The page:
There was a myriad of problems with this last weekend’s state convention for the North Dakota Republican Party (NDGOP). In fact, a number of long-time Republicans have told me that it’s the worst convention they’ve ever been a part of. A lot of first timers indicated they weren’t impressed either. But the biggest take away — and perhaps the saddest of all — was that the delegates really didn’t have much of a voice.
In the days leading up to the largest convention in party history, you might have heard or read about a “rogue group” that NDGOP Chairman Perrie Schafer is not too fond of. What was it that these apparent revolutionaries were guilty of? Well, they’re tired of the top-down organization that the North Dakota Republican Party has become, and they wanted to propose rules to change it. In a nutshell, they wanted to empower the delegates. But Schafer was having none of it.
Back in December, the NDGOP State Committee met and revamped the State Party Rules. That meeting made the news when eight of its attendees walked out in protest over Chairman Schafer exercising some newfound — and possibly even unconstitutional — authority granted him by the North Dakota Legislature to fill some district chair vacancies created by redistricting. The argument goes — and it’s a good one — that those vacancies should have been filled by the people in those districts, not Schafer.
Perhaps the most significant change that occurred in that meeting was imbedding convention rules in the State Party Rules. Whether Schafer and others who supported these changes admit to it or not, this was done with the intention of making it more difficult for the delegates of the state convention to have a say in them. In fact, the original draft proposing these changes removed the ability of the delegates to change the rules at all. Ultimately, some district chairs advocated for maintaining some mechanism for the delegates to propose rule changes. As a result, the State Committee settled on requirements mandating 15-day notice and a 2/3 vote for delegates to propose and make changes to anything the committee did.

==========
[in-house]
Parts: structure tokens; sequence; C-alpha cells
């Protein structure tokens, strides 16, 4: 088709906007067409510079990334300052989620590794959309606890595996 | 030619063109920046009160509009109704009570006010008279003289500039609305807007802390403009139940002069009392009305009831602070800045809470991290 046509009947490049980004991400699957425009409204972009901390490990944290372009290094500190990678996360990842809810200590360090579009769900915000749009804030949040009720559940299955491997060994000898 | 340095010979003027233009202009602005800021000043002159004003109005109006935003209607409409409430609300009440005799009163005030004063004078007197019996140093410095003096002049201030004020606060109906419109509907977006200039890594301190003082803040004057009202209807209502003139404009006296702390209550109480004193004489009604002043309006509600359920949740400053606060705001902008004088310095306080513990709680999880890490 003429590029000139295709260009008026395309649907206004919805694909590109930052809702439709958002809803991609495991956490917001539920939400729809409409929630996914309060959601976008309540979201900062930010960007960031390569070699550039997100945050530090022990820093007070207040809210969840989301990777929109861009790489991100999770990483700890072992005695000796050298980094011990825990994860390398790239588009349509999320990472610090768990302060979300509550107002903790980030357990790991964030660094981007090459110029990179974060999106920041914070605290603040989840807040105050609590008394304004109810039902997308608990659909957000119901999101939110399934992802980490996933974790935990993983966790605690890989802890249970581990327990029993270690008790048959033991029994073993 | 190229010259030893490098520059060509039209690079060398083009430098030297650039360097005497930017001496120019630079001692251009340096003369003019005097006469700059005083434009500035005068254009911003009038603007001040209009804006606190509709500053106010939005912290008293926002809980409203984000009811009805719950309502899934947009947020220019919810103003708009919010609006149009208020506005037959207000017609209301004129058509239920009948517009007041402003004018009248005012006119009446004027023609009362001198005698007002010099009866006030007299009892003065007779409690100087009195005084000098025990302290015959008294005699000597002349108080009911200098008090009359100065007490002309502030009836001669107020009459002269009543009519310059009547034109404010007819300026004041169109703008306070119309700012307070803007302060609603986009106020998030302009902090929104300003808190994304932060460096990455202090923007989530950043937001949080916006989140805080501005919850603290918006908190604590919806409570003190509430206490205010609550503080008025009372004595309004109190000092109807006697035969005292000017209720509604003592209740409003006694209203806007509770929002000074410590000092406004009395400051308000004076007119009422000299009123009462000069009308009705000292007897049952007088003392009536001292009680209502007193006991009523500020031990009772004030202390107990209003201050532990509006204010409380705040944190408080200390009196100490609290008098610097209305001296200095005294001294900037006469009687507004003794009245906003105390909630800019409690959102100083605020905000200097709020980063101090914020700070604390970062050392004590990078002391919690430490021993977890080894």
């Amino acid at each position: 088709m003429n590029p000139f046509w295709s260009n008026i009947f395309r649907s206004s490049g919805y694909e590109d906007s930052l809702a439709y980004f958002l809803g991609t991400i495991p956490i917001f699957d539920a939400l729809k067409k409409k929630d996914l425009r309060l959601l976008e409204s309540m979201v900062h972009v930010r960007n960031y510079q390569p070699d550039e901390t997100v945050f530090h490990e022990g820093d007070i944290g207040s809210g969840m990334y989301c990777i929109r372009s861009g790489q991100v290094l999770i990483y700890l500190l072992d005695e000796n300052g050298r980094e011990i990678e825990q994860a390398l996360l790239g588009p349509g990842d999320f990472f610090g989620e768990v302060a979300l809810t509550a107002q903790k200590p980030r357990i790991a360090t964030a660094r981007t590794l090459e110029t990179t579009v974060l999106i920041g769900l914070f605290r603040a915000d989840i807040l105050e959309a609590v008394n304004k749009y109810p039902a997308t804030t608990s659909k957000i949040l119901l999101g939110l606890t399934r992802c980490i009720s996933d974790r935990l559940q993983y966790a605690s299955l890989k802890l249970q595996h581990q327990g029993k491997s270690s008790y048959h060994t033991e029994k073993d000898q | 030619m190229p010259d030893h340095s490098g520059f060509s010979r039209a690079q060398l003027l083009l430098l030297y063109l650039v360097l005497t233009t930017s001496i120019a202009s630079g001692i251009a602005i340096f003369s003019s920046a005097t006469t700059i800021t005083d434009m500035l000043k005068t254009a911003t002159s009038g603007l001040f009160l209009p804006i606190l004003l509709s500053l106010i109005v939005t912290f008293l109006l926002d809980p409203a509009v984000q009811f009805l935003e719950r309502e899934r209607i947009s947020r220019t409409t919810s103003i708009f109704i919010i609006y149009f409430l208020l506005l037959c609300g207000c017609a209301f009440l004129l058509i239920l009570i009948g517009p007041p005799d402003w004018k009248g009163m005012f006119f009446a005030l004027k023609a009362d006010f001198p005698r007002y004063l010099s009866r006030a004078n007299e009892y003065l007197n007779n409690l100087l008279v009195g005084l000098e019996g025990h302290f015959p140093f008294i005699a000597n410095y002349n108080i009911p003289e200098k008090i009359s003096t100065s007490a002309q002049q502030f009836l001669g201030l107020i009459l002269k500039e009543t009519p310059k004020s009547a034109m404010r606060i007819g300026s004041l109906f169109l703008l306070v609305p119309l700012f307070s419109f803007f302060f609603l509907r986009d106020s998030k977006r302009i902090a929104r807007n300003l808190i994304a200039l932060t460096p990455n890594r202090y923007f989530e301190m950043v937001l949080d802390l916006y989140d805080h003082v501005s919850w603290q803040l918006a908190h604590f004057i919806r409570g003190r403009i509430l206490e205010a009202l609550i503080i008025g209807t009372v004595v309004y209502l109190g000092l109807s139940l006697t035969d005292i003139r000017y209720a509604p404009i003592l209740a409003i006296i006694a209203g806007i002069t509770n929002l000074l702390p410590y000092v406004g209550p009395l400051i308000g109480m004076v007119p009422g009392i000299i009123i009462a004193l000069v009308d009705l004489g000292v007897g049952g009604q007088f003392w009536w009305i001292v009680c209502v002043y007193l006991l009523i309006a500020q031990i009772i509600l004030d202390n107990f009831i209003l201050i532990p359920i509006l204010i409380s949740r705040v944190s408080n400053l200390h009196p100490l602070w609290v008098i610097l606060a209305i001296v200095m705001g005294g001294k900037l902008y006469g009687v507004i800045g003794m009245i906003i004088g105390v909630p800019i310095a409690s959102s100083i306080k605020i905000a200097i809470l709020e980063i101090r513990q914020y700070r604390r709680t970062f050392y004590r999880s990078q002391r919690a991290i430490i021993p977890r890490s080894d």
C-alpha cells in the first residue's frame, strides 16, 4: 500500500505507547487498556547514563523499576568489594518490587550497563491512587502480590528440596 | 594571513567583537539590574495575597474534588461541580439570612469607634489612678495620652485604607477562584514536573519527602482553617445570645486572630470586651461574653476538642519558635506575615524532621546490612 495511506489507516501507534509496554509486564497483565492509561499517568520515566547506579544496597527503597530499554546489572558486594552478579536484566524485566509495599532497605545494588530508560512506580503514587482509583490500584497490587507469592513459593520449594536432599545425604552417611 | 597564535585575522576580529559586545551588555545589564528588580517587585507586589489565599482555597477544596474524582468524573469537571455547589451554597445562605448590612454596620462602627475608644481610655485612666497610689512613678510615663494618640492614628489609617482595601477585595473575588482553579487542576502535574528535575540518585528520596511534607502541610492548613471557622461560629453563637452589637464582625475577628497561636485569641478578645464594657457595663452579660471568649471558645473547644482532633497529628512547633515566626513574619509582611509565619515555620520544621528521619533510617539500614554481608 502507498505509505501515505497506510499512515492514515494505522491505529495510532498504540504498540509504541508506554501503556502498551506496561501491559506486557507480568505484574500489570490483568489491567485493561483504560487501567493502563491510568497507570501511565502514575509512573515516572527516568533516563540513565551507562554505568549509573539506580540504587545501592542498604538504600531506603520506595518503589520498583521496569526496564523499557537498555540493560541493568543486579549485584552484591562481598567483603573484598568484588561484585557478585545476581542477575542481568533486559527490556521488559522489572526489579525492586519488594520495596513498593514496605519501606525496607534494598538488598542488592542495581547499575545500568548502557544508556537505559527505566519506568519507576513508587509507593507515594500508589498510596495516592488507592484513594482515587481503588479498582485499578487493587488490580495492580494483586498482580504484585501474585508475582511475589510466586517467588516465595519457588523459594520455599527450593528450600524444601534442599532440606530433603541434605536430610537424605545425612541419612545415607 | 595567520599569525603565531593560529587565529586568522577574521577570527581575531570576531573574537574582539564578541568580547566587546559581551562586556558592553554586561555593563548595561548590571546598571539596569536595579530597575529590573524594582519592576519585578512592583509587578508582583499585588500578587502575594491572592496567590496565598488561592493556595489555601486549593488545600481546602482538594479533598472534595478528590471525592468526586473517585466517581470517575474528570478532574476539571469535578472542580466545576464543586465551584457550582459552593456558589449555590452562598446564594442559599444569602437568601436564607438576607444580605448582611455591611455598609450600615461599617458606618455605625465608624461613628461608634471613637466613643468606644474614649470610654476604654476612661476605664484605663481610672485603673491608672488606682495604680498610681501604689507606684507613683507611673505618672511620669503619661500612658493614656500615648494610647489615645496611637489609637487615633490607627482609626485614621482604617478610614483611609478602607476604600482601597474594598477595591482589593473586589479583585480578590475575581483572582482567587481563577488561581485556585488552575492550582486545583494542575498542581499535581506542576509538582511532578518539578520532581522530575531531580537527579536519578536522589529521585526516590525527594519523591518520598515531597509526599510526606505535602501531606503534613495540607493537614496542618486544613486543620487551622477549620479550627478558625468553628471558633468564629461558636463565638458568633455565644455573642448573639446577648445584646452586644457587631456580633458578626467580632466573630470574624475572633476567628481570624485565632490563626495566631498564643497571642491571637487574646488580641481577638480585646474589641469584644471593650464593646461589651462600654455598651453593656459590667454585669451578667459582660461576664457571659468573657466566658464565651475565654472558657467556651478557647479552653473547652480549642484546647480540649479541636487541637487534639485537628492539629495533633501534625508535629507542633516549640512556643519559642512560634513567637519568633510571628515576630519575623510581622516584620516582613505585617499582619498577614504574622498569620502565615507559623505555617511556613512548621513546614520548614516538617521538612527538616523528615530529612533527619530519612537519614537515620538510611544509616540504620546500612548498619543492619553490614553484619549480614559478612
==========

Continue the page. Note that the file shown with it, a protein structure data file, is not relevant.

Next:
What’s interesting is this seems to be the opposite of what we see with the national Republican Party (GOP) and the Republican National Committee (RNC). Perhaps this is best illustrated by this paragraph from the Preamble to the rules adopted by the 2020 Republican National Convention:
“BE IT FURTHER RESOLVED, That the following be and hereby are adopted as The Rules of the Republican Party, composed of the rules for the election and government of the Republican National Committee until the next national convention, the rules under which delegates and alternate delegates shall be allotted to the respective states in the next national convention, and the rules under which such delegates and alternate delegates shall be elected and under which contests shall be considered, and the rules of business of this national convention.” (Emphasis Added)
Did you catch that? It is the delegates to the Republican National Convention that adopt the rules that govern the RNC, not the other way around. And this takes place from convention to convention. In addition, Rule No. 12 imposes strict requirements that the RNC must meet if it wants or needs to amend the rules between conventions.
In other words, the NDGOP has it backwards. North Dakota’s Republicans are being governed by the elites in the party. They’ve silenced the delegates. It’s really that simple. This was on full display Saturday in Bismarck when Perrie Schafer put the kibosh to any effort to have a meaningful discussion on rules.
The difference between the elitist view embodied in Perrie Schafer and the one held by “rogue” delegates is significant. Schafer and his cohorts view the party as being a product of the government. Those they despise believe in the grassroots, checks and balances, free speech, and the right of assembly as the basis for the party.
Whether Schafer and his cronies like it or not, this issue is likely not going to go away. If the makeup of the 2022 NDGOP State Convention taught us anything, it’s that the conservative movement is growing in North Dakota— much to the chagrin of those trying to silence them.
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- North Dakota GOP won’t consider change to endorsement process | Govt-and-politics | bismarcktribune.com
- ND GOP Rules | Ad Hoc Committee 2022
- Platform & Rules – North Dakota Republican Party (ndgop.org)
- Walkout Protest at State GOP Meeting | The Dakotan | Greg Demme (mydakotan.com)
- The NDGOP, Legislature, & Power Grab You Didn’t Know About – The Minuteman Blog
- Rules_Of_The_Republican_Party.pdf (gop.com)